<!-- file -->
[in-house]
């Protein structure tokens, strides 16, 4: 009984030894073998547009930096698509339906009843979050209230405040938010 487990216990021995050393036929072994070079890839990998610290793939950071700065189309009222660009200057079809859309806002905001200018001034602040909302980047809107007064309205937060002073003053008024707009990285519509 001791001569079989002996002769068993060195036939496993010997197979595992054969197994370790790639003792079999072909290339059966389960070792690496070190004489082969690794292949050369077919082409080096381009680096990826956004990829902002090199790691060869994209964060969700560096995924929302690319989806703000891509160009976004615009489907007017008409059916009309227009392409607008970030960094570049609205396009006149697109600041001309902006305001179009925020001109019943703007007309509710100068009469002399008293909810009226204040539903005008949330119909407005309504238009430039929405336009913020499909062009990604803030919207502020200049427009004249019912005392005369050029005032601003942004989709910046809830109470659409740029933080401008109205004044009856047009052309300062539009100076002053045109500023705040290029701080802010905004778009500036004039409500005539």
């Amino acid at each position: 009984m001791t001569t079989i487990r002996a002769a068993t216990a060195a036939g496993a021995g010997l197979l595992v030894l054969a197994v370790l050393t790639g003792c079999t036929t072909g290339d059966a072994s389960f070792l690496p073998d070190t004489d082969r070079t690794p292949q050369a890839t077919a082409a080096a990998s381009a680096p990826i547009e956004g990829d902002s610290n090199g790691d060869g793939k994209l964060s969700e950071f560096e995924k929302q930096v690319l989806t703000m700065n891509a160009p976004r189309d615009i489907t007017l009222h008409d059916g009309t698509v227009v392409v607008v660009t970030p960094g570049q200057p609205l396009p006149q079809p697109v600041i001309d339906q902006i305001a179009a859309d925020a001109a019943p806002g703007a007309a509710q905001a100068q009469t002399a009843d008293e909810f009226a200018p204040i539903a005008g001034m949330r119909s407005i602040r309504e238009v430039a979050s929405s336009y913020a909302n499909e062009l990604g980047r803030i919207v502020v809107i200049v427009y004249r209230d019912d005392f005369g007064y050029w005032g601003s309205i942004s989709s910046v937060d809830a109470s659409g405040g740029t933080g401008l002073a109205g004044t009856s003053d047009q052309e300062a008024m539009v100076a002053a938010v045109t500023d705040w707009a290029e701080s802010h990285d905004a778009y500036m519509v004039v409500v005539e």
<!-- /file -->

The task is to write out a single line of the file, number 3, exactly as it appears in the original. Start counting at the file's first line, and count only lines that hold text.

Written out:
């Amino acid at each position: 009984m001791t001569t079989i487990r002996a002769a068993t216990a060195a036939g496993a021995g010997l197979l595992v030894l054969a197994v370790l050393t790639g003792c079999t036929t072909g290339d059966a072994s389960f070792l690496p073998d070190t004489d082969r070079t690794p292949q050369a890839t077919a082409a080096a990998s381009a680096p990826i547009e956004g990829d902002s610290n090199g790691d060869g793939k994209l964060s969700e950071f560096e995924k929302q930096v690319l989806t703000m700065n891509a160009p976004r189309d615009i489907t007017l009222h008409d059916g009309t698509v227009v392409v607008v660009t970030p960094g570049q200057p609205l396009p006149q079809p697109v600041i001309d339906q902006i305001a179009a859309d925020a001109a019943p806002g703007a007309a509710q905001a100068q009469t002399a009843d008293e909810f009226a200018p204040i539903a005008g001034m949330r119909s407005i602040r309504e238009v430039a979050s929405s336009y913020a909302n499909e062009l990604g980047r803030i919207v502020v809107i200049v427009y004249r209230d019912d005392f005369g007064y050029w005032g601003s309205i942004s989709s910046v937060d809830a109470s659409g405040g740029t933080g401008l002073a109205g004044t009856s003053d047009q052309e300062a008024m539009v100076a002053a938010v045109t500023d705040w707009a290029e701080s802010h990285d905004a778009y500036m519509v004039v409500v005539e």